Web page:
At the end of World War II, several Latin American countries seemed to be ready for industrialization and self-sustaining economic growth.
Instead, they found that they had exchanged old forms of political and economic dependence for a new kind of dependency on the international capitalism of multinational corporations.
In the much-acclaimed original Spanish edition (Dependencia y Desarrollo en América Latina) and now in the expanded and revised English version, Cardoso and Faletto offer a sophisticated analysis of the economic development of Latin America.
The economic dependency of Latin America stems not merely from the domination of the world market over internal national and "enclave" economies, but also from the much more complex interact ion of economic drives, political structures, social movements, and historically conditioned alliances. While heeding the unique histories of individual nations, the authors discern four general stages in Latin America's economic development: the early outward expansion of newly independent nations, the political emergence of the middle sector, the formation of internal markets in response to population growth, and the new dependence on international markets.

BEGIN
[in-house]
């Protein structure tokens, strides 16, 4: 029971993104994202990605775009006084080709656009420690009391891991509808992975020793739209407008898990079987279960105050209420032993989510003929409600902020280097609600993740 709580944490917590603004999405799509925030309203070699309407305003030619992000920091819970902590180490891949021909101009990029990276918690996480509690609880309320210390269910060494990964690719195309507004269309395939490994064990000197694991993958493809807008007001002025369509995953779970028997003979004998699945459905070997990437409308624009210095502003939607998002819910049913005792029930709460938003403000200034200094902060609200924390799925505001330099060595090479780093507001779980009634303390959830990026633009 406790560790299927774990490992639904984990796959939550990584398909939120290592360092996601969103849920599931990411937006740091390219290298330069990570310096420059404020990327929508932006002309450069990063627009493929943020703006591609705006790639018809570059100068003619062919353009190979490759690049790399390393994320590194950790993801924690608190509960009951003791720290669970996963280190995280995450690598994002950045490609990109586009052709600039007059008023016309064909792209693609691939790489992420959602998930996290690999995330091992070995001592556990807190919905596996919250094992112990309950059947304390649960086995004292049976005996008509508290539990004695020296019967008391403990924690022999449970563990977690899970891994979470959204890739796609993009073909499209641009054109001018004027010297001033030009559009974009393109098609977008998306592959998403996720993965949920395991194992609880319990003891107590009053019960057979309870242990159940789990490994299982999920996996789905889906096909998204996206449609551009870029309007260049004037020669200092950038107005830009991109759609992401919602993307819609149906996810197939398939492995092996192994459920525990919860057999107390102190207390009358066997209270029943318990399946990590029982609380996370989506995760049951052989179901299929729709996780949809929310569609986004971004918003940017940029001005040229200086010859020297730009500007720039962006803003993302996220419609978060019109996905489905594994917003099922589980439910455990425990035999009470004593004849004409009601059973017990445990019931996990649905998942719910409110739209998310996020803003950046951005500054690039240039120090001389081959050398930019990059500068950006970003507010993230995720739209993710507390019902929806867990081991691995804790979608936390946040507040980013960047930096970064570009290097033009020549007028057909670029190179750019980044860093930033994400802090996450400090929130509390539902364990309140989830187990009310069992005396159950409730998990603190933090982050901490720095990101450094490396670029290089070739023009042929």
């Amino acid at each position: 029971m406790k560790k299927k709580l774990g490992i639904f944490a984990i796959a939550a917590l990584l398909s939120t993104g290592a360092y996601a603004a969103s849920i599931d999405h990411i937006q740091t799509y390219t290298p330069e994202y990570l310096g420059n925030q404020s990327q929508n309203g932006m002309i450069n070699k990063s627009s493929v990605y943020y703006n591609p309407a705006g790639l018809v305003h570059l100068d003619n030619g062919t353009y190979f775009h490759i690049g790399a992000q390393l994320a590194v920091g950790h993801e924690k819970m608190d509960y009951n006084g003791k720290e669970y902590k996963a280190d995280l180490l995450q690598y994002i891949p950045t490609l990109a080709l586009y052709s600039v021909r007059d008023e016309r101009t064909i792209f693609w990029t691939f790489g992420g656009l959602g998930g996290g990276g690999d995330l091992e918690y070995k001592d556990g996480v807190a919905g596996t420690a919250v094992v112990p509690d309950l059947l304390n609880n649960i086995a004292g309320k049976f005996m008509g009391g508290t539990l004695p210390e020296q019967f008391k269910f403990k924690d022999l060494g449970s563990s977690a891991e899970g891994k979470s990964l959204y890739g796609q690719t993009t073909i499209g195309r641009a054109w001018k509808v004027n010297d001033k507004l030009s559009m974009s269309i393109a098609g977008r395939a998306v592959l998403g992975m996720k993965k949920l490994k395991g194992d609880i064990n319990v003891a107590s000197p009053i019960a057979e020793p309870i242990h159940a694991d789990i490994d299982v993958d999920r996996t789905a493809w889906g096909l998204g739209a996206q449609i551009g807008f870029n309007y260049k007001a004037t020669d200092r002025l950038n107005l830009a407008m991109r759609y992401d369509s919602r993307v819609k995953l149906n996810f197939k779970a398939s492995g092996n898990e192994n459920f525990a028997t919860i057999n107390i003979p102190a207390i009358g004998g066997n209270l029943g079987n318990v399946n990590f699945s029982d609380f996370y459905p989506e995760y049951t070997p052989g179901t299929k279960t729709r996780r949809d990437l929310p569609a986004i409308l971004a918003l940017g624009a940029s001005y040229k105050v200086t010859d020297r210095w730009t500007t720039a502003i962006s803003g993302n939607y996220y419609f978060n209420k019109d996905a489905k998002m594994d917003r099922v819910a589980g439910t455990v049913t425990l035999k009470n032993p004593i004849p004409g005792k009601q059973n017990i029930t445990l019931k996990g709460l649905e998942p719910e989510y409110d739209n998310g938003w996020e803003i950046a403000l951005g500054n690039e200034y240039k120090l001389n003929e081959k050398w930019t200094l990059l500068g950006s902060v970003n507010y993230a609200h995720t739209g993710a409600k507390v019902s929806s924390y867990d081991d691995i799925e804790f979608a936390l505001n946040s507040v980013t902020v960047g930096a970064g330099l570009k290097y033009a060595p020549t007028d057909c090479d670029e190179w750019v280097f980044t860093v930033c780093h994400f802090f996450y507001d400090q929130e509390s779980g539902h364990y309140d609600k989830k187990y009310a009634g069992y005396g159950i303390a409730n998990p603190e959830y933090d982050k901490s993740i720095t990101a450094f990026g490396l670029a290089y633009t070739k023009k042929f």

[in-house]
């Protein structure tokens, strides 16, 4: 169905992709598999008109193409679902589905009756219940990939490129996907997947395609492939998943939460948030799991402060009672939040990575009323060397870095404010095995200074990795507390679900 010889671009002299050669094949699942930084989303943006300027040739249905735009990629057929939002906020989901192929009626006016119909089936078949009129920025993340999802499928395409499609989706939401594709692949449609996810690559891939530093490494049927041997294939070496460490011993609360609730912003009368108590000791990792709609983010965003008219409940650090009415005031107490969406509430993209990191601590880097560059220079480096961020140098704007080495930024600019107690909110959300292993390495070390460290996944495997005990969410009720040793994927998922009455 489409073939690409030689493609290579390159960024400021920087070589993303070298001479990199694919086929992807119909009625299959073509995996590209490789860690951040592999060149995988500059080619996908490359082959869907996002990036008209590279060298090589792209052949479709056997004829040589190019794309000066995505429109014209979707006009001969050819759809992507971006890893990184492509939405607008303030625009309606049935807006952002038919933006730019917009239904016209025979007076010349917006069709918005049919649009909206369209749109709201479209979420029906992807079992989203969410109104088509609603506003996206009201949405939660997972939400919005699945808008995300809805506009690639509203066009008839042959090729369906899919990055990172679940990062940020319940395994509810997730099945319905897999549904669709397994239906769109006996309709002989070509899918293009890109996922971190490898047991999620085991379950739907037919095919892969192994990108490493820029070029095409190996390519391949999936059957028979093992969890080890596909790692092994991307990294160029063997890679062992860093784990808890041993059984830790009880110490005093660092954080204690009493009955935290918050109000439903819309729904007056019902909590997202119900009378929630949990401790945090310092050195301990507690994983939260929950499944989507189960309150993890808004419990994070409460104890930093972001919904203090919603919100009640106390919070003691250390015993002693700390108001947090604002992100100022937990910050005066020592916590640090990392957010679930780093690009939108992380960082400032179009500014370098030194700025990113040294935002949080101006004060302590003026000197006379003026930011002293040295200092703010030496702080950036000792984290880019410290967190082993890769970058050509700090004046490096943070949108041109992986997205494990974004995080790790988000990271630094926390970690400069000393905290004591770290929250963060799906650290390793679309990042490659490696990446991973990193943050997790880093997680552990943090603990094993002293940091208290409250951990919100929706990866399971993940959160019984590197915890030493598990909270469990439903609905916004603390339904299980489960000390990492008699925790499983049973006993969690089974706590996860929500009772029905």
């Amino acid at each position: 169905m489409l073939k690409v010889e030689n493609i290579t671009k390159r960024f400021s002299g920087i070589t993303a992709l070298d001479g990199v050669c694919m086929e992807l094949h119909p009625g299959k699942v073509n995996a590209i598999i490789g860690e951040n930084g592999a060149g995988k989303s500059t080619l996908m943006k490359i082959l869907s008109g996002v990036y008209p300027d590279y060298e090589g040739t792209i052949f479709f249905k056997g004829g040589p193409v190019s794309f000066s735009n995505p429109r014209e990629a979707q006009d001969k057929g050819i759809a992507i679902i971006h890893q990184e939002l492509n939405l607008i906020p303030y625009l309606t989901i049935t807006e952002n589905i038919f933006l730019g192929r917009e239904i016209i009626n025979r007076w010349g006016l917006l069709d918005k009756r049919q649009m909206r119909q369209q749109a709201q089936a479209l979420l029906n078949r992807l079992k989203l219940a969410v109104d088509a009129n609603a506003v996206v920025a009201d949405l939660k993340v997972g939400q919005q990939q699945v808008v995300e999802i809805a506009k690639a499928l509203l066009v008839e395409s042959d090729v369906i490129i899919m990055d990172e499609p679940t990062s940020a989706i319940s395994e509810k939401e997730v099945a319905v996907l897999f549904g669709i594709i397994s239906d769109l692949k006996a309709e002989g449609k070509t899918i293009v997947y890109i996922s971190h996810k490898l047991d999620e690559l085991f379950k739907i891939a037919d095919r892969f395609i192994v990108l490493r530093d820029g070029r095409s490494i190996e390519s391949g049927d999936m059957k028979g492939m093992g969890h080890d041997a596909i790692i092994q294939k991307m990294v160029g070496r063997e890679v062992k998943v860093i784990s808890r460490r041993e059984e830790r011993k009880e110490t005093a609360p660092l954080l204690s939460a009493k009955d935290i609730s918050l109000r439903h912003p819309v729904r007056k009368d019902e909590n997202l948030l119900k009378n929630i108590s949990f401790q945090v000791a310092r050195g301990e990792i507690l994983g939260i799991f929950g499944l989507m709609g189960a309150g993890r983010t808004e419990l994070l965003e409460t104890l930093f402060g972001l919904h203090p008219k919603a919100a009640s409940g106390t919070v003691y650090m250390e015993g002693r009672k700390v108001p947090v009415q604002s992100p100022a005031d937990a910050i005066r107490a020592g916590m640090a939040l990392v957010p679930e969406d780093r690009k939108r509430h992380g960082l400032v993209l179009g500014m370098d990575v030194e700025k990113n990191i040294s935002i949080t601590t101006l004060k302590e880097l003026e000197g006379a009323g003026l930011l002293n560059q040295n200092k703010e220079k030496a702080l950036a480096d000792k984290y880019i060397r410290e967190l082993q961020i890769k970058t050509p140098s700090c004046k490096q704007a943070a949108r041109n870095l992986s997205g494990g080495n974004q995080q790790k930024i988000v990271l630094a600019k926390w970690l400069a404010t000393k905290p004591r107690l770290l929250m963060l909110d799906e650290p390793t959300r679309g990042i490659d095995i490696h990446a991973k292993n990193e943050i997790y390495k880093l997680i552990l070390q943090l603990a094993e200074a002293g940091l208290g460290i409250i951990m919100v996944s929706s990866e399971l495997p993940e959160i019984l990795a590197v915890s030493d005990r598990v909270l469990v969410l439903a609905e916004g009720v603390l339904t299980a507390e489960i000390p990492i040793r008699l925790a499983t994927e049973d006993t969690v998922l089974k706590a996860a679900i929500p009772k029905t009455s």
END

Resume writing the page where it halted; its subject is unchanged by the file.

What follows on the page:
In a postscript for this edition, Cardoso and Faletto examine the political, social and economic changes of the past ten years in light of their original hypotheses.